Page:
“If you want to play with the best players,” she said, “that’s where you go.”

The couple now live at Golf Club of Houston, where Chadwell’s University of Houston team practices. Lewis, however, was recently extended a membership to Burkes’ historic club in the run-up to the Women’s Open.

“I’ve actually played Jackrabbit more than I’ve played Cypress,” said the former No. 1, referring to the second course that will be utilized championship week due to limited daylight.

While the Cypress course is open with massive greens, Jackrabbit presents a tighter test with a number of doglegs and smaller green complexes. A player could hit 16 or 17 greens on Cypress, Lewis said, and still shoot over par.

Given that the PGA’s Tour’s Houston Open welcomed fans in November, Lewis held out hope

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L&C holiday decor goes up thanks to Godfrey Women’s Club

GODFREY — Lewis and Clark Community College staff this week decorated the Harriet Newell Haskell Memorial Entrance and campus wall along Godfrey Road with evergreen garlands, bows and special lighting, thanks to the generosity of the Godfrey Women’s Club.

The L&C Horticulture staff led the decorating effort. The decorations were funded by a donation from the Godfrey Women’s Club.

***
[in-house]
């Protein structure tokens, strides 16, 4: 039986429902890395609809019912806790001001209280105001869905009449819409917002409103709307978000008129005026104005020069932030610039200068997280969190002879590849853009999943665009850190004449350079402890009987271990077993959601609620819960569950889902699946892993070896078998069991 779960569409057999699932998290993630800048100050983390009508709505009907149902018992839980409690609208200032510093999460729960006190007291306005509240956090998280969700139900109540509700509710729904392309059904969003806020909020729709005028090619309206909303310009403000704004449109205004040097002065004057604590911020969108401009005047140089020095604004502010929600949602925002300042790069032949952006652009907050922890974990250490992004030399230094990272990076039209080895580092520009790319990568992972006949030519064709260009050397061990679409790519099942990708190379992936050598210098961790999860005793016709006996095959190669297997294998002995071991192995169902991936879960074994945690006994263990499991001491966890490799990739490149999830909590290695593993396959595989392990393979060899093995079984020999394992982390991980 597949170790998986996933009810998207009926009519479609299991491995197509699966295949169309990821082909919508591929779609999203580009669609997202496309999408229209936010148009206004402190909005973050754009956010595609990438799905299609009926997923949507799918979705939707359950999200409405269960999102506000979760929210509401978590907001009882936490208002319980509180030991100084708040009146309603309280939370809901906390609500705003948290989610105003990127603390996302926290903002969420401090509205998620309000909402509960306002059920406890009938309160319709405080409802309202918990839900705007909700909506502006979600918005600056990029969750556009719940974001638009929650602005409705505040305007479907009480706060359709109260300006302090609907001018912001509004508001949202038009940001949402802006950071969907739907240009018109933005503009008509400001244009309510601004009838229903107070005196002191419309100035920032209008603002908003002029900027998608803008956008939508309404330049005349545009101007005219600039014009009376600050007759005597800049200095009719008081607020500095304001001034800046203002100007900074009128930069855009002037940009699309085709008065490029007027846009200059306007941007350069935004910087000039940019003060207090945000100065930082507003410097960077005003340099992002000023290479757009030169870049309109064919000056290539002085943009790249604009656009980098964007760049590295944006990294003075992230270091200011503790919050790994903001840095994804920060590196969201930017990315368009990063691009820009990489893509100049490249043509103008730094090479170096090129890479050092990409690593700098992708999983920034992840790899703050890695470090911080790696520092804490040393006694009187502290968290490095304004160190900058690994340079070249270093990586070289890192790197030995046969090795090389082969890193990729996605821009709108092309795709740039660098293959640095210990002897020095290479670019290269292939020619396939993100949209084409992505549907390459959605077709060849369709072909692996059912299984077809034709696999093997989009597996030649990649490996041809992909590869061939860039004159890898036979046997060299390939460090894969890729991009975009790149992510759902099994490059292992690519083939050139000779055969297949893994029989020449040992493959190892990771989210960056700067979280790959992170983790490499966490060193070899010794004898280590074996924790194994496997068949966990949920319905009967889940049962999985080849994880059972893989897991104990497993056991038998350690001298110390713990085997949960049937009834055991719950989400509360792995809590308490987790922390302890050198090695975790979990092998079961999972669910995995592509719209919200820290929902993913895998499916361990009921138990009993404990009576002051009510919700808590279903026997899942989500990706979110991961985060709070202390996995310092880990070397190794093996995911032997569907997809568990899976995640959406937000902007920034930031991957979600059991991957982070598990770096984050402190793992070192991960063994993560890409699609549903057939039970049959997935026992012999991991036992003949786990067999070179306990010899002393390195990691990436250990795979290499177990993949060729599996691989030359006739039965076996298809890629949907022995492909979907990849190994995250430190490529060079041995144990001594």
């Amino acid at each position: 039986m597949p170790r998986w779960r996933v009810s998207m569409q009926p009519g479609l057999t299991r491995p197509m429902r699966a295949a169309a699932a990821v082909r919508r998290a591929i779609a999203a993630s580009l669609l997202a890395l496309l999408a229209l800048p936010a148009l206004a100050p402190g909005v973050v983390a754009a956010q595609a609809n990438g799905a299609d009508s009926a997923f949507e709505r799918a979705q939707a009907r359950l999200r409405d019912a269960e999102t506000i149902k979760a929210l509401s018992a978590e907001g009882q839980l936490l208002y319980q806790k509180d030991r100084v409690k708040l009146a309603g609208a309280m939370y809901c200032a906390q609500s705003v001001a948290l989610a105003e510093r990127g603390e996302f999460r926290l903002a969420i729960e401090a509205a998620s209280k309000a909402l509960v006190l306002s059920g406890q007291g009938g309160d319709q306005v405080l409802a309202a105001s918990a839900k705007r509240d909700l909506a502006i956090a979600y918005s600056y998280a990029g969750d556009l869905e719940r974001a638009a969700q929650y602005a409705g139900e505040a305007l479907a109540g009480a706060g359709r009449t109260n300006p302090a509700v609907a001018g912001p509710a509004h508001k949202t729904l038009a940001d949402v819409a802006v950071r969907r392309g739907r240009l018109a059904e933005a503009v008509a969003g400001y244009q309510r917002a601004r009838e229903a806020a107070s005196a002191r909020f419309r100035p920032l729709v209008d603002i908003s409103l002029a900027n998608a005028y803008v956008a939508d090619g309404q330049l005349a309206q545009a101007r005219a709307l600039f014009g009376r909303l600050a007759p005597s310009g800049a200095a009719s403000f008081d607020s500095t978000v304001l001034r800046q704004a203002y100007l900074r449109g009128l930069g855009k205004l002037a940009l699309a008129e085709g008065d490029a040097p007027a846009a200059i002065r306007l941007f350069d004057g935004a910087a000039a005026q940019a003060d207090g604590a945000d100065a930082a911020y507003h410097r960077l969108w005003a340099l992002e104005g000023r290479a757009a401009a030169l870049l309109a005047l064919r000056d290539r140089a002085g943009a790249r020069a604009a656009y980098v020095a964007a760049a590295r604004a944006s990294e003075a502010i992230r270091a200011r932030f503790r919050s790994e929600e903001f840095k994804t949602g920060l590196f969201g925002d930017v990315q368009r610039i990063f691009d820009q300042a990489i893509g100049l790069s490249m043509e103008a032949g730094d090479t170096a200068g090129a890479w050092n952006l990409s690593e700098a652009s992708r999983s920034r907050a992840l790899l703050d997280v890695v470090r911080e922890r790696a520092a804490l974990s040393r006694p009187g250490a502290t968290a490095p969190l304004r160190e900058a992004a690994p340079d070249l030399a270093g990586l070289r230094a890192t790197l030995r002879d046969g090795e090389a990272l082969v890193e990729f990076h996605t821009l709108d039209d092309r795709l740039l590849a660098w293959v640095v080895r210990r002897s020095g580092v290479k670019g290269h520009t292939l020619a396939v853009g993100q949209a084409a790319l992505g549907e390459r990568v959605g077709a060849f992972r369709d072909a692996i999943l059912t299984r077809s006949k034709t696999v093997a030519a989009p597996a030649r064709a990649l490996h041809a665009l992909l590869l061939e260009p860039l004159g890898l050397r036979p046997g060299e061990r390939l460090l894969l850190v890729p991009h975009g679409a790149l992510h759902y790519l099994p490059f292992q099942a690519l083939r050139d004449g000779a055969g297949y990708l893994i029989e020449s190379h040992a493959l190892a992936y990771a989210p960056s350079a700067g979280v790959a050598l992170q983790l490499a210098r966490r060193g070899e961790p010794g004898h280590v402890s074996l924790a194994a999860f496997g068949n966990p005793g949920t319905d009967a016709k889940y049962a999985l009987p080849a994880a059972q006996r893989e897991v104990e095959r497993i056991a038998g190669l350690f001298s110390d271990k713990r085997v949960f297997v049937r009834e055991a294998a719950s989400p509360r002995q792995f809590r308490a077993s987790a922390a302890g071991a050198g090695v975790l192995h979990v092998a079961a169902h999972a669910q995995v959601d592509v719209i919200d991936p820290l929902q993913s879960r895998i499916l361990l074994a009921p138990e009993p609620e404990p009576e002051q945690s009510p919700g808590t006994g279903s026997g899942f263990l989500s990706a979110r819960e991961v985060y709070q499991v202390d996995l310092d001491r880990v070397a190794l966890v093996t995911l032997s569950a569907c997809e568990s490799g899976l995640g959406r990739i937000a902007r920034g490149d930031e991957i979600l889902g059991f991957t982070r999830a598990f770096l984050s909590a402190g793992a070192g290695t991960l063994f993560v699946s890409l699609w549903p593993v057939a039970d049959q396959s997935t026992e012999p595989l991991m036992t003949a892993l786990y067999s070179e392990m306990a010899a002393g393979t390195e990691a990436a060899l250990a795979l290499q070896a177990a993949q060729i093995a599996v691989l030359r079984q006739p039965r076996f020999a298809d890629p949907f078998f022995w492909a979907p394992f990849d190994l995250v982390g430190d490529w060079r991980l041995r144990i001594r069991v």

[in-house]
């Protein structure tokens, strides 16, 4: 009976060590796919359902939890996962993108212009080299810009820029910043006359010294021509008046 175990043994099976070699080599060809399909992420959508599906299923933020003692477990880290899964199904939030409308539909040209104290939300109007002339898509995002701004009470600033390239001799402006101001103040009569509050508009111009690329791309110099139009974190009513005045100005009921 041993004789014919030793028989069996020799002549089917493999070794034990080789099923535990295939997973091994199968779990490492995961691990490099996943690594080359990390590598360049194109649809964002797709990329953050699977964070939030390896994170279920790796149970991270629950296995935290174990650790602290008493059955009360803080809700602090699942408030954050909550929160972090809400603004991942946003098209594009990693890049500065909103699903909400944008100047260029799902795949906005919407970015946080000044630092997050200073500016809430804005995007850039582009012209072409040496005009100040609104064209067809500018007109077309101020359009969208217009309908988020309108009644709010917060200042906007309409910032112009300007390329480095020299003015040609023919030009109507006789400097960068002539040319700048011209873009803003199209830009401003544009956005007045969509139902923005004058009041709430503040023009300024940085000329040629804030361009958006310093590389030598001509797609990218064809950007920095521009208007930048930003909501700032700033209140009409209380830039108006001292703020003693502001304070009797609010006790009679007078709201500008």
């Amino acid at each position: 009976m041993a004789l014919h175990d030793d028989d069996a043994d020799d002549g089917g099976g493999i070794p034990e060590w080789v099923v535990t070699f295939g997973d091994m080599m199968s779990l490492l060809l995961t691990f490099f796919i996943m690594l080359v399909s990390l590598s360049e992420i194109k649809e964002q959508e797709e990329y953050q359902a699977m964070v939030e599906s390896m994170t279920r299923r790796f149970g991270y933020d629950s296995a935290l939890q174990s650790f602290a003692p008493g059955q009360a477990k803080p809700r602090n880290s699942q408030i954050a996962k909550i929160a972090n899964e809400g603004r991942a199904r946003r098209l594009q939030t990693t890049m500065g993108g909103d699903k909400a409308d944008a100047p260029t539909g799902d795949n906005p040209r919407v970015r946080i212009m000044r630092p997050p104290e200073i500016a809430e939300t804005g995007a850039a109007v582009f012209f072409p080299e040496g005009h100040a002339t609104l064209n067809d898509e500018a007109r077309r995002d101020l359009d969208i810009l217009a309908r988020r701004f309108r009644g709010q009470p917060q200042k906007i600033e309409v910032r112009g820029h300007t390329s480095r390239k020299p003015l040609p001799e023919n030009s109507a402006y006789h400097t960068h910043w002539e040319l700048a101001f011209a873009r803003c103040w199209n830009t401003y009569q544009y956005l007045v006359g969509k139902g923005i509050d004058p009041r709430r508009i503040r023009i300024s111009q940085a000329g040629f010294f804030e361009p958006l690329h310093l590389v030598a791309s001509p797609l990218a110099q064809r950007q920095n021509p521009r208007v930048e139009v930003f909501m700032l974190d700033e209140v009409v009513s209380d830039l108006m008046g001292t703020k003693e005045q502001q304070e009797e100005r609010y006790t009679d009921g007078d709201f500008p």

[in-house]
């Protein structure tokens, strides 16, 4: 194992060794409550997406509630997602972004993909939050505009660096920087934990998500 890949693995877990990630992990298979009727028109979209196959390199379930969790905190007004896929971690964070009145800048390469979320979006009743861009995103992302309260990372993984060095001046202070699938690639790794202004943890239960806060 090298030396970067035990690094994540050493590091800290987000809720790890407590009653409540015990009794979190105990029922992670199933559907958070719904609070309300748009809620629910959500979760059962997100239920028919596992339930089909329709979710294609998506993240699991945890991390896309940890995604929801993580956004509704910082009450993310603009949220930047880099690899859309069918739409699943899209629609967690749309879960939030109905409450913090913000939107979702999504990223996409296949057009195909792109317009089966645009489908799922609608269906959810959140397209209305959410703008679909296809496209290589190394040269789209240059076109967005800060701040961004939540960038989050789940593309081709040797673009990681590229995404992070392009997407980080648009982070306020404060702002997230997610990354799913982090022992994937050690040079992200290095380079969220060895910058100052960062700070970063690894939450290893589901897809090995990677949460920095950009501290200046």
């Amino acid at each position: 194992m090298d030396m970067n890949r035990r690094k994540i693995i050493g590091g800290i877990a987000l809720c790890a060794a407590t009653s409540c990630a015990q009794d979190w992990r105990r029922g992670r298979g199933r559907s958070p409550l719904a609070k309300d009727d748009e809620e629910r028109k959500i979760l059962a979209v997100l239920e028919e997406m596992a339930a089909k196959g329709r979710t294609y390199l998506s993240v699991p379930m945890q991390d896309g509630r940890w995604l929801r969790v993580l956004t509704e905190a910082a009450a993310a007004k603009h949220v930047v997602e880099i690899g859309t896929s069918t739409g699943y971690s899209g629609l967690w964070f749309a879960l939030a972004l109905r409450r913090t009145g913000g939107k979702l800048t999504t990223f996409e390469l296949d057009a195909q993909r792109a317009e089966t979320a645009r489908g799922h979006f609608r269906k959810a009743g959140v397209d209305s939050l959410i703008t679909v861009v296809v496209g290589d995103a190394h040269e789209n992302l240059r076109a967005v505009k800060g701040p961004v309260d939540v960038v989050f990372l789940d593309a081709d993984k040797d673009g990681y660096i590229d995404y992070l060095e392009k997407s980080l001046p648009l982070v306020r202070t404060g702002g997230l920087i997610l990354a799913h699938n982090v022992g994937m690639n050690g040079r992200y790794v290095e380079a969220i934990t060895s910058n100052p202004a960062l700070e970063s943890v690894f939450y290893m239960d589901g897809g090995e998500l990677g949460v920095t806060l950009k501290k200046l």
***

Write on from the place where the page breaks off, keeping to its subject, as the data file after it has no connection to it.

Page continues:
“For decades the Godfrey Women’s Club, whose president is Kathy Steinmann, has brought the spirit of the season alive through holiday decorations on L&C’s campus,” said Lewis and Clark Community College Foundation Director of Development Debby Edelman, who helps plan the project with the club. “At the heart of the club’s mission is beautification, and they achieve that in spades through the pine roping on the campus wall. It’s an honor to be part of this meaningful gift to the community.”

The 50-plus member Women’s Club also maintains an L&C scholarship fund. The group raises money throughout the year with various campaigns, including the popular Christmas Carousel arts and crafts fair. That event was canceled this year due to the COVID-19 pandemic.

To learn more about the Godfrey Women’s Club, visit their Facebook page at www.facebook.com/Godfrey-Womens-Club-101730551293734.


The college and foundation also celebrated Giving Tuesday on Dec. 1, kicking off a fundraising campaign to start the holiday season. To learn more about the L&C Foundation, or to give a gift in support of the college, visit www.lc.edu/foundation.

# # #

Caption: L&C Gardener/Landscaper Katie Piper and L&C Horticulture Manager Ethan Braasch (background) hang evergreen holiday décor along the campus wall on Godfrey Road, Tuesday, Dec. 1. The Godfrey Women’s Club donated money to purchase the decorations. The display provides a warming scene to those passing by. Photo by Nathan Woodside, L&C Media Services